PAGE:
He needed to add – or certainly we do now – that the people should be heavily indebted too.
When you can persuade the indebted that not only are they indebted but, just like their household, the government is too, then you’re doing even better. Ram it home by ignoring that what the government owes is not actually its population’s national savings and call it again and again the national debt.
So Sunak says:
We have a sacred responsibility to future generations to leave the public finances strong, and through careful management of our economy, this Conservative government will always balance the books,”
Sacred responsibility indeed. Sacred for his party to preserve the status quo, improve the wealth of their donors and in so doing, treat the economy just like a household and not one that owns its own bank.
His real – indeed ‘sacred’ responsibility to future generations is actually high quality education, healthcare, and infrastructure and even pensions. Government for humanity – not for an abstract, human, allegedly complicated, fiscal invention.
If instead we argue there is no limit on what we can spend, that we can simply borrow our way out of any hole, what is the point in us? I have never pretended there is some easy cost-free answer.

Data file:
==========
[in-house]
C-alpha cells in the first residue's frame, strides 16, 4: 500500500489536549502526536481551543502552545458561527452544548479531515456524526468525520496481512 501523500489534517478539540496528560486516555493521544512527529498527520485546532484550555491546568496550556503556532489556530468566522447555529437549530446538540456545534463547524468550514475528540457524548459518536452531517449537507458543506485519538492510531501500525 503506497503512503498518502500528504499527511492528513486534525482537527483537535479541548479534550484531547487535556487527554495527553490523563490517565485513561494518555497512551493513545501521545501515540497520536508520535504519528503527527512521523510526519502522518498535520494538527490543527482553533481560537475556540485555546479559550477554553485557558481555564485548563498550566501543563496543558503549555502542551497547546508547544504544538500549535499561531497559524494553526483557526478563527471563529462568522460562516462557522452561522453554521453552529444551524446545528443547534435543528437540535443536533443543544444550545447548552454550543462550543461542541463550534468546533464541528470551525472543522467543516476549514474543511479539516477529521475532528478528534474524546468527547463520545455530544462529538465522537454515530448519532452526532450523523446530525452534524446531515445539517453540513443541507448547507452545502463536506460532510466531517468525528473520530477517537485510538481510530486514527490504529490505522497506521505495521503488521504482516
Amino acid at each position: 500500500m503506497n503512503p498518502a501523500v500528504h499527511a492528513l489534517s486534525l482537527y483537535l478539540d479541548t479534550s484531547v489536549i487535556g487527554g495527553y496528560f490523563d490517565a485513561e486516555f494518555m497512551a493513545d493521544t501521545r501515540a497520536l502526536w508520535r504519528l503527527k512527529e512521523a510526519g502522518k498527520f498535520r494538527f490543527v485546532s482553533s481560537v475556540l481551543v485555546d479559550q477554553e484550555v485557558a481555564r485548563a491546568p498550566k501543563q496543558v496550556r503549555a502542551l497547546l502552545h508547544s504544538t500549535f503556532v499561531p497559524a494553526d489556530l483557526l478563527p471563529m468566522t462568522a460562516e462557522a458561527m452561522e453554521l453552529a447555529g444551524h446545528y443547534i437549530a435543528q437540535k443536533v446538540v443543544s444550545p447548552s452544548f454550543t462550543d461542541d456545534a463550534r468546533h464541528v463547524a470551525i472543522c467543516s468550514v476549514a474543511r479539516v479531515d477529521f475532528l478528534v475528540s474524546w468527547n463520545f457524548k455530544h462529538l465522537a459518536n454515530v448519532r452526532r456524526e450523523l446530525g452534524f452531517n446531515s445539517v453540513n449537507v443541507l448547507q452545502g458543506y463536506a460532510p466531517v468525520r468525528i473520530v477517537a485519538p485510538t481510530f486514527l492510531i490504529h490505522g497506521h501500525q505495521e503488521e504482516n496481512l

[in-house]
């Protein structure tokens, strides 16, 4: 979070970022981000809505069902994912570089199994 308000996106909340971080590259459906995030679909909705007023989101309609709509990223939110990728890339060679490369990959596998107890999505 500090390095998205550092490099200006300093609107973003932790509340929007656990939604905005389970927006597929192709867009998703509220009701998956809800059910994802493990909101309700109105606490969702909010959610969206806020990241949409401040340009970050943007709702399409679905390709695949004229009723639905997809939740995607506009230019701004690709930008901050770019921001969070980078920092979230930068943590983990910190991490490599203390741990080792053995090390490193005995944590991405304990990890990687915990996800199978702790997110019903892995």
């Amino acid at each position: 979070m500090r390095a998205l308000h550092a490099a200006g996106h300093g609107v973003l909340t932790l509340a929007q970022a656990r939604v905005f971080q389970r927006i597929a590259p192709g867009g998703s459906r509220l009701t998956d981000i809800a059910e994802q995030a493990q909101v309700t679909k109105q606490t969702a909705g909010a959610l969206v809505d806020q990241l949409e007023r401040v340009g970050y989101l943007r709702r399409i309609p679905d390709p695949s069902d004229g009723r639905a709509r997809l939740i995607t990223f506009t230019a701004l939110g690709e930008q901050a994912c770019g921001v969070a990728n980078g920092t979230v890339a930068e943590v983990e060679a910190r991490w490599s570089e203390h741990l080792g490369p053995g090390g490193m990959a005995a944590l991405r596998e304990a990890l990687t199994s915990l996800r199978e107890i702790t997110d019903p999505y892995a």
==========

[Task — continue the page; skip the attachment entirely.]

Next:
He wouldn’t dream of arguing that there is no limit on what we can spend – though in saying so he admits there is an argument. He then asks what is the point in us? He’s blown Tory cover….the ‘point in them’ is to control people by bearing down on spending, make the victims frightened of the impoverishment of losing their jobs and ensure there is – at best – a patchy system of safety for those fallen on hard times, and keep them working or thinking they must (though Sunak himself, of course grows ‘rich in his sleep’, and doesn’t have to).
The irony (or mismessaging would perhaps be a better word) is that the more government fails to subsidise – say cinema for example – the more people will also draw their horns in. If government cannot afford it then people are not likely to consider that either as individuals or families that they can – or even ought to.
So not only are Tories denying the mainstream and straightforward (Keynsian) idea that governments need to spend when the private sector cannot or will not, even objectively from their own Tory standards they will not succeed in getting additional tax revenue from an economy that is in recession.
So they seem to be coming for the less well-off and the downright poor yet again. Nonetheless, of one thing we can be sure – that that will absolutely not help them to balance the books.
It will however, probably help them to control the populace – just so long as they do not actually over-reach themselves…
Brexit, I suggest, leaves that very much in doubt.